The number of U.S. deportations has hit its record number this year. Here is more information on the classes of deportable immigrants, the removal process, and steps that one can take to seek relief from deportation, according to FindLaw:
Classes of Deportable Immigrants
Any immigrant that is in the United States may be subject to deportation or removal if he or she:
- Is an inadmissible alien according to immigration laws in effect at the time of entry to the U.S. or adjustment of nonimmigrant status
- Is present in the U.S. in violation of the Immigration and Nationality Act or any other U.S. law
- Violated nonimmigrant status or a condition of entry into the U.S.
- Terminated a conditional permanent residence.
- Encouraged or aided any other alien to enter the U.S. illegally.
- Engaged in marriage fraud to gain admission to the U.S.
- Was convicted of certain criminal offenses.
- Failed to register or falsified documents relating to entry in to the U.S.
- Engaged in any activity that endangers public safety or creates a risk of national security.
- Engaged in unlawful voting.
Deportation or Removal Process
- A Notice to Appear (NTA) is issued by the U.S. Immigration and Customs Enforcement, served to the alien, and filed with the immigration court. In addition to containing general information about the immigrant (name, country of origin, etc.), the NTA also states the reasons for the deportation or removal.
- A hearing is scheduled, at which the immigration judge asks if the alien is ready to proceed with the case, or if he or she needs time to secure an attorney.
- If the judge determines that the information in the NTA is correct and that the alien can be deported, the alien is given the opportunity to apply for any form of relief from deportation. If the alien is eligible for a form of relief and decides to apply for it, an individual hearing date is scheduled. If the alien is not eligible, deportation will be ordered.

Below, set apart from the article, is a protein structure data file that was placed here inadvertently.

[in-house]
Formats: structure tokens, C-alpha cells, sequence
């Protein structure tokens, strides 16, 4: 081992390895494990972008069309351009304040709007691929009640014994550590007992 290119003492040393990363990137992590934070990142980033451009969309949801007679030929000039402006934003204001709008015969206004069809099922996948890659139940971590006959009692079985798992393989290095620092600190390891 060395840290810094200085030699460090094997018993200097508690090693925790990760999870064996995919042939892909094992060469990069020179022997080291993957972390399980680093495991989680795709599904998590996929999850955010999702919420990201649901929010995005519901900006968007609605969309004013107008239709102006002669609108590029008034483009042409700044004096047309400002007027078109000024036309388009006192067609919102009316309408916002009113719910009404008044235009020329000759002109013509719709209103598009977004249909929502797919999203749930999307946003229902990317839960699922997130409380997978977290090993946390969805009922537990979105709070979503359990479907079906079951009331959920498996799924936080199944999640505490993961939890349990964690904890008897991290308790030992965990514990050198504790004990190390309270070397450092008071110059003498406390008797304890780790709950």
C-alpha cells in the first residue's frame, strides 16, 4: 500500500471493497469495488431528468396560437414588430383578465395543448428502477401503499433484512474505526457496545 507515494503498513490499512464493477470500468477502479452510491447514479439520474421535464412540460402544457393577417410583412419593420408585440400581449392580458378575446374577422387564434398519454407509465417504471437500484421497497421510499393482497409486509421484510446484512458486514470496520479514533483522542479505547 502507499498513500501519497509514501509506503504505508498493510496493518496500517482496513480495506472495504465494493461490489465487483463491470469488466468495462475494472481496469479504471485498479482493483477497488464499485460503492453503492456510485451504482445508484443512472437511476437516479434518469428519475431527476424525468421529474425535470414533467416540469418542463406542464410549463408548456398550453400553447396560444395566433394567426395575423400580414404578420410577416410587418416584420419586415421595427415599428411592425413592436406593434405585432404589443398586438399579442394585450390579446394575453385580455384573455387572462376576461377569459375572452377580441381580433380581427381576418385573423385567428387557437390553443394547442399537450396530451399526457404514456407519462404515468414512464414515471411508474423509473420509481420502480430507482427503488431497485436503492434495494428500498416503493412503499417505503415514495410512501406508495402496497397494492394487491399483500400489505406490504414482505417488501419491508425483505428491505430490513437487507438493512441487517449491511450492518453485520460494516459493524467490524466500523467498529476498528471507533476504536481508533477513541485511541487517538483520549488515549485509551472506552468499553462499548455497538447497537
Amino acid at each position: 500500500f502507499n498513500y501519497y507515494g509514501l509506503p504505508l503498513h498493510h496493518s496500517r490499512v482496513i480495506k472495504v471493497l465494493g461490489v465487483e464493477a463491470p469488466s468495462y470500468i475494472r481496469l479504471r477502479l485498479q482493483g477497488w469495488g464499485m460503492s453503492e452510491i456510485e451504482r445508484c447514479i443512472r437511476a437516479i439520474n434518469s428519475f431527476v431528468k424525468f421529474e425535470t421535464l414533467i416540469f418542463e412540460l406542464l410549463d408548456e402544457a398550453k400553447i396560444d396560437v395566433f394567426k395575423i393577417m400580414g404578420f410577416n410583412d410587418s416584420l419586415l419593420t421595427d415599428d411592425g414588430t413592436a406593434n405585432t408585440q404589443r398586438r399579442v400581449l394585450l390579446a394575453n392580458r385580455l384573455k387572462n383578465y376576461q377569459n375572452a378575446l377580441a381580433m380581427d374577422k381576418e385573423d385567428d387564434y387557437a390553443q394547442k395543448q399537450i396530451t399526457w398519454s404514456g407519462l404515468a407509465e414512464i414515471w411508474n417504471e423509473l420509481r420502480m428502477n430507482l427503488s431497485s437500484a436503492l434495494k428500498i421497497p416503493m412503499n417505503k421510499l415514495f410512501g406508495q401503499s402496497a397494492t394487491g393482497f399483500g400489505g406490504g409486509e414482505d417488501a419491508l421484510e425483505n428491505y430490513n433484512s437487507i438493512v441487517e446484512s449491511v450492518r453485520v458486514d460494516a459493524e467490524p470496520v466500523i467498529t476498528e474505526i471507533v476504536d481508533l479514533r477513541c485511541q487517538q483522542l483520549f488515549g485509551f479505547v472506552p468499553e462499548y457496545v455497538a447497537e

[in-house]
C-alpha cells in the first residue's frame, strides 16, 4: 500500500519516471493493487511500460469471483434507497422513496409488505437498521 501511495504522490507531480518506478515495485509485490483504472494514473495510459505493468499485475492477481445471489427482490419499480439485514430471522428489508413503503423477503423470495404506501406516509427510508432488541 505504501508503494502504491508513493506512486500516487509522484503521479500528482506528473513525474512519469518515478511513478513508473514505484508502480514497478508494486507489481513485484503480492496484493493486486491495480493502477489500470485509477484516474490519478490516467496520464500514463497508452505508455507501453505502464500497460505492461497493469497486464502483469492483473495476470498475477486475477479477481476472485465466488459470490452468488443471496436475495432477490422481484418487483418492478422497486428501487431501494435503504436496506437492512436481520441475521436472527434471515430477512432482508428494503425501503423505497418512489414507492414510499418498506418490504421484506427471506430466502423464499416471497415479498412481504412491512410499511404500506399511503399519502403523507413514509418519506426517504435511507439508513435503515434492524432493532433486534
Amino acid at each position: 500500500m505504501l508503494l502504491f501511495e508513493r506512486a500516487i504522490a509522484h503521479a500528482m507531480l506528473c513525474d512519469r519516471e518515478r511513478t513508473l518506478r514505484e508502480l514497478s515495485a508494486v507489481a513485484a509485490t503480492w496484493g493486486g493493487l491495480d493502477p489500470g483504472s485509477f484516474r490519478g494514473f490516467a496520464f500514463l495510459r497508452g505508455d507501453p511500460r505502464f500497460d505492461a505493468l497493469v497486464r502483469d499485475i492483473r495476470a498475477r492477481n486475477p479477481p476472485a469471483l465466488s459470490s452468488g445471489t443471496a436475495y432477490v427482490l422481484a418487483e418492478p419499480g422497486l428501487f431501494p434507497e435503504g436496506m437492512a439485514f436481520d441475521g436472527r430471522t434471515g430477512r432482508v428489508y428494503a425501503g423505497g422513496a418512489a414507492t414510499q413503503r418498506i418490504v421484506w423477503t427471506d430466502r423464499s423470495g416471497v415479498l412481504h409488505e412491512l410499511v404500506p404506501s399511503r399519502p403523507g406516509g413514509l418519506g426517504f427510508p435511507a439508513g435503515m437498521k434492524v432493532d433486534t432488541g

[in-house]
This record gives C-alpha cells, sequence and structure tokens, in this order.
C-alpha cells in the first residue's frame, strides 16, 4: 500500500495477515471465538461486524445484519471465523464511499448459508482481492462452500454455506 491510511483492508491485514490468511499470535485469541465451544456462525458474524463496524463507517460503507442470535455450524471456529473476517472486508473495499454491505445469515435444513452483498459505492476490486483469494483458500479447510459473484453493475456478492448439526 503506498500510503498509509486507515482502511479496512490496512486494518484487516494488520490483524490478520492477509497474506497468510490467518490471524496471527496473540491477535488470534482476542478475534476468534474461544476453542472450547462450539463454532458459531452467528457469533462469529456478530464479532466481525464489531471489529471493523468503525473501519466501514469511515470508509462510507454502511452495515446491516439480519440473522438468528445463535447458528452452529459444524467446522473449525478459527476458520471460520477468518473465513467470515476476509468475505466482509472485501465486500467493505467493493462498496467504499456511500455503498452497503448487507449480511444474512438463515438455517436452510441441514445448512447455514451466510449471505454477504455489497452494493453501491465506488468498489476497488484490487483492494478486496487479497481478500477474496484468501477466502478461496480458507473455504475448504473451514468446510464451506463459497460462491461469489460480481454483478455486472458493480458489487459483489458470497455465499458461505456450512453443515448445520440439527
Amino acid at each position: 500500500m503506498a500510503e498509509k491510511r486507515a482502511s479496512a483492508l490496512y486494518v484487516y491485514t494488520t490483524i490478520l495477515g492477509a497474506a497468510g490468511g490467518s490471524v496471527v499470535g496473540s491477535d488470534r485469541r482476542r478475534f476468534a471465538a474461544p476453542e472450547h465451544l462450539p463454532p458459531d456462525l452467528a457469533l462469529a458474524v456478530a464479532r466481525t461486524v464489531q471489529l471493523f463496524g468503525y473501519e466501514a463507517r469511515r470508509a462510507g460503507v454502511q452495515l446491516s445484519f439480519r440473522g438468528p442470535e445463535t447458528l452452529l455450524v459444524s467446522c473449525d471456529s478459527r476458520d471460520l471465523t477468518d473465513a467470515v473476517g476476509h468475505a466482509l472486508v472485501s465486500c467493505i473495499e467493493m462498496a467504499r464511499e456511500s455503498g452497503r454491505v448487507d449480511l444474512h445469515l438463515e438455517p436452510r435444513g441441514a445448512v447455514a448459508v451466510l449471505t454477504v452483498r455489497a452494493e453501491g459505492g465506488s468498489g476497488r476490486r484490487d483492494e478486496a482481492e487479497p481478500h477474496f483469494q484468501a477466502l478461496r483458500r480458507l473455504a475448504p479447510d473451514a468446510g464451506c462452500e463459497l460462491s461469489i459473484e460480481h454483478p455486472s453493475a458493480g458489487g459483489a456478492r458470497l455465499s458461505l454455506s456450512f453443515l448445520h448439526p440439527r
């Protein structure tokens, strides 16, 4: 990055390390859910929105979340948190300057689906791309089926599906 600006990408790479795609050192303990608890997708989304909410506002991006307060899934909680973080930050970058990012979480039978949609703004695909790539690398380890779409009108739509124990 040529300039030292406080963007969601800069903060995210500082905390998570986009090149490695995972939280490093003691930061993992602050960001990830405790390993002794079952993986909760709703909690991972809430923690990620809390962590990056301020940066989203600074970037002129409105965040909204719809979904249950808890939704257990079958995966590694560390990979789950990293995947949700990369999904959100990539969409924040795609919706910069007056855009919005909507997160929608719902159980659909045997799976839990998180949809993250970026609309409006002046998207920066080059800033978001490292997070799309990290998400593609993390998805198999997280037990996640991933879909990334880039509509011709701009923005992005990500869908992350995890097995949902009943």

- If the alien has been ordered deported, the alien has 30 days from the date of the decision to appeal the decision to the Board of Immigration Appeals (BIA). If the BIA decides against the alien, the alien has the option of appealing to the appropriate U.S. Court of Appeals. The immigration service has the opportunity to appeal an unfavorable individual hearing decision, but may not appeal an unfavorable decision by the BIA.
Voluntary Departure — Voluntary departure is the most common form of relief from removal and may be granted by Immigration Judges. Voluntary departure avoids the stigma of formal removal by allowing an otherwise removable alien to depart the United States at his or her own personal expense and return to his or her home country, or another country if the individual can secure an entry there. Immigrants granted voluntary departure prior to the completion of removal proceedings must depart within 120 days, and those granted such relief at the conclusion of removal proceedings must depart within 60 days.
Cancellation of Removal — This form of discretionary relief is available to qualifying lawful permanent residents and qualifying non-permanent residents. For lawful permanent residents, cancellation of removal may be granted if the individual:
- Has been a lawful permanent resident for at least 5 years;
- Has continuously resided in the United States for at least 7 years after having been lawfully admitted; and
- Has not been convicted of an aggravated felony
Cancellation of removal for non-permanent residents may be granted if the alien:
- Has been continuously present for at least 10 years;
- Has been a person of good moral character during that time;
- Has not been convicted of an offense that would make him or her removable; and
- Demonstrates that removal would result in exceptional and extremely unusual hardship to his or her immediate family members (limited to the alien’s spouse, parent, or child) who are either U.S. citizens or lawful permanent residents.
Asylum — Under the Immigration and Nationality Act, the Attorney General may, in his discretion, grant asylum to an alien who qualifies as a “refugee.” Generally, this requires that the asylum applicant demonstrate an inability to return to his or her home country because of past persecution or a well-founded fear of future persecution based upon his or her race, religion, nationality, membership in a particular social group, or political opinion. However, an alien may be ineligible for asylum under certain circumstances, including having failed to file an asylum application within an alien’s first year of arrival in the United States, being convicted of an aggravated felony, or having been found to be a danger to national security.
Adjustment of Status — This form of discretionary relief is available to change an alien’s status from a non-immigrant to a lawful permanent resident. Several conditions must be met, including that the alien is admissible for permanent residence and an immigrant visa is immediately available at the time of application.